Unhappiness abounds over AIS training, decal requirement
Some people are crying foul about a law set to go into effect in 2015 that requires people who transport boats or other water-related equipment on trailers to take an AIS training course and display a decal on their trailer.
It’s been a hot topic the past few weeks. We’ve received several letters to the editor about it, and I’ve fielded a handful of phone calls. Nobody from whom I’ve heard has been in support of the new requirements, and most seem to be of the belief it’s a money-making scheme the DNR concocted and sprung on an unsuspecting public.
That’s not exactly the case. While we can question the merits of the program, it’s important to remember that it didn’t just come out of nowhere.
While the concept’s roots can be found in the 2011 legislative session, the requirements coming on-line in 2015 are the result of laws passed in 2012.
Both the House and Senate ultimately approved HF 2164, and Gov. Mark Dayton signed the bill into law on May 3, 2012.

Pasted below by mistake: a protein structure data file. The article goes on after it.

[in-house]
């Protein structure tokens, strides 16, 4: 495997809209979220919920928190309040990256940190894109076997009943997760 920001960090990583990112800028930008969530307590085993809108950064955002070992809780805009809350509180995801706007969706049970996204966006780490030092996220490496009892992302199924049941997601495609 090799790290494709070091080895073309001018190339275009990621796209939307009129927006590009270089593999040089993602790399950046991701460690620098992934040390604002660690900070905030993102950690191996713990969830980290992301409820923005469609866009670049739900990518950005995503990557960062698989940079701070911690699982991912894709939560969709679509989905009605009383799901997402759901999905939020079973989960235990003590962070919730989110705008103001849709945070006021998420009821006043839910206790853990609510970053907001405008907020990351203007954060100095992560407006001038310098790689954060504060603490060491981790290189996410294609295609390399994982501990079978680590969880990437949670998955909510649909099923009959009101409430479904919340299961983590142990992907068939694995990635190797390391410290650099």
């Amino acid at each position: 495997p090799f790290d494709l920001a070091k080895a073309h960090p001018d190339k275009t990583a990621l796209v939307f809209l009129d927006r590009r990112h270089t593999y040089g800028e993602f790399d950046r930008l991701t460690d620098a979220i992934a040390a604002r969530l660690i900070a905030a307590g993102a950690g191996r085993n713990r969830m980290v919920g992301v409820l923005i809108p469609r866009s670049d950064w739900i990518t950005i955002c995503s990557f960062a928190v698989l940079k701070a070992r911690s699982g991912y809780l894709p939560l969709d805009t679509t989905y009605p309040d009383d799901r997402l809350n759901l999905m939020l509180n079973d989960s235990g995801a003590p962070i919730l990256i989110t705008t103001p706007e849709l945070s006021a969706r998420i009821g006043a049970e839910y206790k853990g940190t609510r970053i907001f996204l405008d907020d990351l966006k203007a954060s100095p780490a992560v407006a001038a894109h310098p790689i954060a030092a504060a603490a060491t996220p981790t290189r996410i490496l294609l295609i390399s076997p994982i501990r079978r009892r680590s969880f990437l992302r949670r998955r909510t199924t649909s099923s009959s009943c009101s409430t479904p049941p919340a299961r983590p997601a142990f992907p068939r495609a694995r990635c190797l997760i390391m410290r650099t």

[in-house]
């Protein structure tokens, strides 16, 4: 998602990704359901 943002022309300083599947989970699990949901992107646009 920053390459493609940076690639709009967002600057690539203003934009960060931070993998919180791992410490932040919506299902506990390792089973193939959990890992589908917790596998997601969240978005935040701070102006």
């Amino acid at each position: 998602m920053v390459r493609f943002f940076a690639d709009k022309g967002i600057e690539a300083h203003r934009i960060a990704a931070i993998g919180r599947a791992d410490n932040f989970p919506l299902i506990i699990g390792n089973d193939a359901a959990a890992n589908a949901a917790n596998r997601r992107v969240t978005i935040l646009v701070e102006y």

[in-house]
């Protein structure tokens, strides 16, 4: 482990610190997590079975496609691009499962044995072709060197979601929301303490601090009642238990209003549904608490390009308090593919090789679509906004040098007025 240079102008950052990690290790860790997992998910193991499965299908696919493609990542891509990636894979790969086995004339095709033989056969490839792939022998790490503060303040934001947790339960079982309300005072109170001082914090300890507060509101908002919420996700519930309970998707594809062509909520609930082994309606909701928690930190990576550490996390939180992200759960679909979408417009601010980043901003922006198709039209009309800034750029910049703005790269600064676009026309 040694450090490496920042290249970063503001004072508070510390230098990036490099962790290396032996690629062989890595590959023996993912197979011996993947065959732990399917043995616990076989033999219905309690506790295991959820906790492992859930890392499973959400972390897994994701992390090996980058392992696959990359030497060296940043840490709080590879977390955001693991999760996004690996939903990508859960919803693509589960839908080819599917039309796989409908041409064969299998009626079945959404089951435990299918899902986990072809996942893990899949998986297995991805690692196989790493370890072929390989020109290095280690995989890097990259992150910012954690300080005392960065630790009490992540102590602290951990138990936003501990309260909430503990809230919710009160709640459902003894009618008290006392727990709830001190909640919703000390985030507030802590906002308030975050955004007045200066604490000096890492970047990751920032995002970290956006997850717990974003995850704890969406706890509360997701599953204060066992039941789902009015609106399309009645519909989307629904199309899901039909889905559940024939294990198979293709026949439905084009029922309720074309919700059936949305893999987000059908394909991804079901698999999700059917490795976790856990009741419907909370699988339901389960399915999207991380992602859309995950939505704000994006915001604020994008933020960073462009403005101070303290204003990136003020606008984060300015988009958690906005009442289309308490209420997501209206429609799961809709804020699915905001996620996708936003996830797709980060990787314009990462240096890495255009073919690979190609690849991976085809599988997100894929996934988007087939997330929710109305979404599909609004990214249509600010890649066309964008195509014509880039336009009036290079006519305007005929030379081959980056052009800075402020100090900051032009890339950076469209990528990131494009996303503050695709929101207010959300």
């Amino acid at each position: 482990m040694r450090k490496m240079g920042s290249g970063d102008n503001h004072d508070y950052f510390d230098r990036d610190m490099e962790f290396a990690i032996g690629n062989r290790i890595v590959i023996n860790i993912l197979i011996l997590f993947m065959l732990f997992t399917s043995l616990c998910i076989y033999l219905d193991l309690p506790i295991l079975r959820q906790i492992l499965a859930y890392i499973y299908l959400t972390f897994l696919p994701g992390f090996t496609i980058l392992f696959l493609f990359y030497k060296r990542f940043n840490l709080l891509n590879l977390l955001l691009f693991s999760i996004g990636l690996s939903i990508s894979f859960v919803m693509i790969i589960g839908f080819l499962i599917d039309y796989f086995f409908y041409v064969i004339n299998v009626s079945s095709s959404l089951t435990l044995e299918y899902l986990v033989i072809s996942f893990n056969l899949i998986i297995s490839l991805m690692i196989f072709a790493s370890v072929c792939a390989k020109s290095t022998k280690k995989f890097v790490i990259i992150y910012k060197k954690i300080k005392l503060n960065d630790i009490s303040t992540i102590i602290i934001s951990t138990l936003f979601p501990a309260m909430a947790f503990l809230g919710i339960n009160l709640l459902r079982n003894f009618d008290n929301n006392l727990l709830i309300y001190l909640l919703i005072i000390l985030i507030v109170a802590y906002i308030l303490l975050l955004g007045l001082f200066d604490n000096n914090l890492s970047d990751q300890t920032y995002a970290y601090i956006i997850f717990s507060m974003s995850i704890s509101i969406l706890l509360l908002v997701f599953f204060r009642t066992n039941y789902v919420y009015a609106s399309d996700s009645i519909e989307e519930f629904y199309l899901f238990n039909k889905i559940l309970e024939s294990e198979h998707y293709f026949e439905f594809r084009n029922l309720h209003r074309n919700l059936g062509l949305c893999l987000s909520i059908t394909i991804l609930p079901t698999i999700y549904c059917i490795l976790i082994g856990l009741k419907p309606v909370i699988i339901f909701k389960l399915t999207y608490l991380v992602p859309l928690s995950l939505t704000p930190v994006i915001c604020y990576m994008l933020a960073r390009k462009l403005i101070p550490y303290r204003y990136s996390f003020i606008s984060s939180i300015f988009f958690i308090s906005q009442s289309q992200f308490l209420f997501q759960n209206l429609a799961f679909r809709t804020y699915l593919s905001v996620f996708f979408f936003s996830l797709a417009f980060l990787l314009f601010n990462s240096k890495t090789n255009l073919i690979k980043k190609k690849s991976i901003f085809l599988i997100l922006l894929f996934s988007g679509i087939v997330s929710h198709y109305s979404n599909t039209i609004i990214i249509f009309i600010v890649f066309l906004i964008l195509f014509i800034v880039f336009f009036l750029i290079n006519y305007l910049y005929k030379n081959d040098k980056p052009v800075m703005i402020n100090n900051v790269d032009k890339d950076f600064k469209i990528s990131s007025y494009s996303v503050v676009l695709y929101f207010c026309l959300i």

The most current information regarding the new law and what boaters need to do is on the DNR’s website. The specific page is here.
A necessary program?
I still recall the day in 2012 when I first learned of the legislation proposing that every single person who tows water-related equipment in Minnesota (including people just traveling through) would have to go through aquatic invasive species training. I didn’t think there was any way something like that would pass. But it did, and here we are.
I think a large part of people’s frustration is the relative lack of information that exists. While the decals don’t have to be displayed on trailers until July 1, 2015, the training is available beginning in January. People have to take the training and get a new decal every three years, but it still remains unclear how much it will cost. On the evening of Dec. 30, the DNR website still said this: “Costs of online training and paper home-study course are being determined and will be posted as soon as possible.”
Additionally, resort owners and others are concerned because even people coming in from out of the state – even if they’re not launching a boat in Minnesota – have to take the training and display the decal.
It’s going to be interesting to see how this unfolds over the coming weeks and months.